And from Stevens: “Out of this same light, out of the central mind, we make a dwelling in the evening air, in which being there together is enough” – ‘‘Final Soliloquy of the Interior Paramour’, a poem that gives us a passing glimpse of the mind beautifully burdened with excessive consciousness.


Autumn in Leipzig. Photo by Chrissy Orlowski

After a visit from my father and step-mother, and two months of non-stop teaching, I managed to settle into some re-reading in autumn, landing up once again in the Slavic camp, albeit this time with a man whose third language was English. For those that avoid Lolita by Vladimir Nabokov (1899-1977) based on the premise of the subject matter, I suppose I can understand. When I first heard about the novel when I was eighteen, working for a bookstore in Vancouver, BC, I shook my head. Why would I want to read about a forty-year old man lusting after a twelve-year old girl?

But I was half-stupid, still immature and trying to impress a fellow work colleague, a then self-proclaimed artist (now a social worker and yoga enthusiast) when I first took the literary plunge. I went out on a date with this then-Virginia-slim smoking artist, to see what Adrian Lyne re-envisioned. I found myself getting a little lost in Enrico Morricone’s sweltering strings and Jeremy Irons’ solemn and solipsistic narration. While reading the book I hear Irons as my interior narrator and it brings it to life.

Then this past December, while walking into the Leipziger Städtische Bibliotheken, I found the book staring me stubbornly in the face when I entered the English language section.

So I figured it was divine intervention. And Jeremy Irons once more returned to me as he had done back in 1998 and 2009.

The entire book is a literary wonder, English carved out by a Russian. At times eloquent and at times manic, the novel is delirious and decadent but there is nothing putrid or puerile about it. Nabokov avoids the discomforting situations, allowing his readers to get more or less drunk on the prose. When you finish it, you feel heady, as if you encountered the literary grandson of Dostoevsky’s unnamed narrator in Notes from the Underground. Nabokov is so good a writer you forget you just read the confessions of a pedophile. There is too much to quote here so I will just urge all readers to read or re-read it. It is a book about a broken man and it is his obsession one relates to, not the object of the obsession.

But the poet that truly completed my year was the Portuguese author, Fernando Pessoa (1880-1935). He is a man that deserves more than this passing paragraph. Though he was enigmatic, writing out his life through the lens of various ‘heteronyms’ – alter egos he created to compose his poems from different viewpoints – the words on the page remain direct, the images vivid. Again, I will need to devote a longer blog post to him and my appreciation of his work.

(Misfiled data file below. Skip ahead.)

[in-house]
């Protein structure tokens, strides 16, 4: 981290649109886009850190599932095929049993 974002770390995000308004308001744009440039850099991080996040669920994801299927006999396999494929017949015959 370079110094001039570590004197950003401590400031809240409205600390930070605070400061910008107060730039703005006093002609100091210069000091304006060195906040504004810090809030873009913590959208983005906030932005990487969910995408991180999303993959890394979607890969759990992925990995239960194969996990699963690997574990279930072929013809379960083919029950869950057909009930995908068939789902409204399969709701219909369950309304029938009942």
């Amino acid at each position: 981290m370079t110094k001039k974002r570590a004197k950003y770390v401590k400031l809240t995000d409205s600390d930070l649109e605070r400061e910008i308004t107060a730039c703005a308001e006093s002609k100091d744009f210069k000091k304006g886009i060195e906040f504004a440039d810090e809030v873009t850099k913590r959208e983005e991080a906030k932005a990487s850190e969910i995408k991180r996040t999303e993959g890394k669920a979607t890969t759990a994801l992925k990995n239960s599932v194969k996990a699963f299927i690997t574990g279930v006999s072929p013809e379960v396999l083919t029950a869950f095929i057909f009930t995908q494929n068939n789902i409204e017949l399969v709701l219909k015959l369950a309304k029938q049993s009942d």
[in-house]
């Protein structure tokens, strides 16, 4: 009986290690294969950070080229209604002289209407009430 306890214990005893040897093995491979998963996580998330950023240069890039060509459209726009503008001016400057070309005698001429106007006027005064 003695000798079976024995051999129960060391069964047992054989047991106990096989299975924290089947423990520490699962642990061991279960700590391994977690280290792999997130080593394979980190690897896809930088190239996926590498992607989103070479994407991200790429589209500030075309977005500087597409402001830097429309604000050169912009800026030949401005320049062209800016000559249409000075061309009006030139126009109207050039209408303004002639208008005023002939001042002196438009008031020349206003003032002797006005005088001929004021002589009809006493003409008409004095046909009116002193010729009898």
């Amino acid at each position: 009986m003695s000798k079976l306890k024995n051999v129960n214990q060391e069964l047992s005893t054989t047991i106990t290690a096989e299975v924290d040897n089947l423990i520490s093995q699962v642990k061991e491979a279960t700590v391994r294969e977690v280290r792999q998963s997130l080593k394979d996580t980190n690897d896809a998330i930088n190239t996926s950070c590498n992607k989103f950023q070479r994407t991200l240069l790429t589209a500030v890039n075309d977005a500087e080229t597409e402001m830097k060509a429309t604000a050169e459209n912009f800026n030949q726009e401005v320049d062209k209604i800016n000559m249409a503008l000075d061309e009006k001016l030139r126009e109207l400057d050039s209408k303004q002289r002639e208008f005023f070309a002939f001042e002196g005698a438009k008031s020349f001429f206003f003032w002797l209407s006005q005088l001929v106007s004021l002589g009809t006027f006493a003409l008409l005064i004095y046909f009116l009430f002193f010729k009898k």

The translation I re-read I first encountered in British Columbia at the Vancouver Central Library. A Little Larger than the Entire Universe seemed to me a book meant for a rain-dappled day or week depending on your time.

I especially loved a poem early in the collection, Pessoa writing as Alberto Caeiro, the poet self taking a page from Walt Whitman, said to have been Pessoa’s first heteronym. The lines are just right: ‘This afternoon a thunderstorm rolled down from the slopes of the sky like a huge boulder…’

I can perfectly see and feel the moment, almost the electricity of the coming storm. Then:

As when someone shakes a tablecloth

From out of a high window,

And the crumbs, because they fall together,

Make a sound when they fall,

The rain swished down from the sky

And darkened the roads…

There is nothing forced here, everything in its place and again, I could go on about how much I feel the images, feel the scene as if I had lived in it.

I feel richer for my re-readings and will continue the personal trend into 2016, hopefully reading more books in the original German.

As for E. L. James and her kind… Seufz… not even worth a first reading.

Article updated on 18.02.2023

Born and raised in the humbled but multi-cultural working class city of St. Catharines, Canada (near Niagara Falls), Christijan Broerse grew up in an environment of languages. In 2012, he traveled throughout Europe and seeing no other place more beautiful than Leipzig, he moved here two years later. Christijan is comfortable in prose and in poetry. He is also known to craft the occasional tune.